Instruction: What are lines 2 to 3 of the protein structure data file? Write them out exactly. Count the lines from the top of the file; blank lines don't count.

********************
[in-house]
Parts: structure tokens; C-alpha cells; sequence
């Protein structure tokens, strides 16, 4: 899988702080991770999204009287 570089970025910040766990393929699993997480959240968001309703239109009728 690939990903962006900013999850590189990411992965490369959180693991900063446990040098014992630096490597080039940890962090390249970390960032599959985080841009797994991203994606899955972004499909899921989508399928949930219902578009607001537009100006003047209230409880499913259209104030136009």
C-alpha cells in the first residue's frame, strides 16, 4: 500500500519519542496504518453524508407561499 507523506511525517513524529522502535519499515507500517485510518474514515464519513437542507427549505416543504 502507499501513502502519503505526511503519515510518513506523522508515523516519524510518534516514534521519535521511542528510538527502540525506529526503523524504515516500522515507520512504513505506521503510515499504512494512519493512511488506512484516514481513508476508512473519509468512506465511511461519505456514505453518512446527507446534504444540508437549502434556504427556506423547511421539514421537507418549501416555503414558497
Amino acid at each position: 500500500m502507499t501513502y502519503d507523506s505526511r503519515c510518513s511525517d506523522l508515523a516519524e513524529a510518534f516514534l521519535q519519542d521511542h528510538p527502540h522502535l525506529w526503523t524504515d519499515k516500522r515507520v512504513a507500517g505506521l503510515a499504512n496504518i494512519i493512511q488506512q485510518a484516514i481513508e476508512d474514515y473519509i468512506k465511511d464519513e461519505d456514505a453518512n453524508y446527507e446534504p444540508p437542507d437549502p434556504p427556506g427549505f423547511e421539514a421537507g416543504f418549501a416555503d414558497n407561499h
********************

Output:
Parts: structure tokens; C-alpha cells; sequence
């Protein structure tokens, strides 16, 4: 899988702080991770999204009287 570089970025910040766990393929699993997480959240968001309703239109009728 690939990903962006900013999850590189990411992965490369959180693991900063446990040098014992630096490597080039940890962090390249970390960032599959985080841009797994991203994606899955972004499909899921989508399928949930219902578009607001537009100006003047209230409880499913259209104030136009």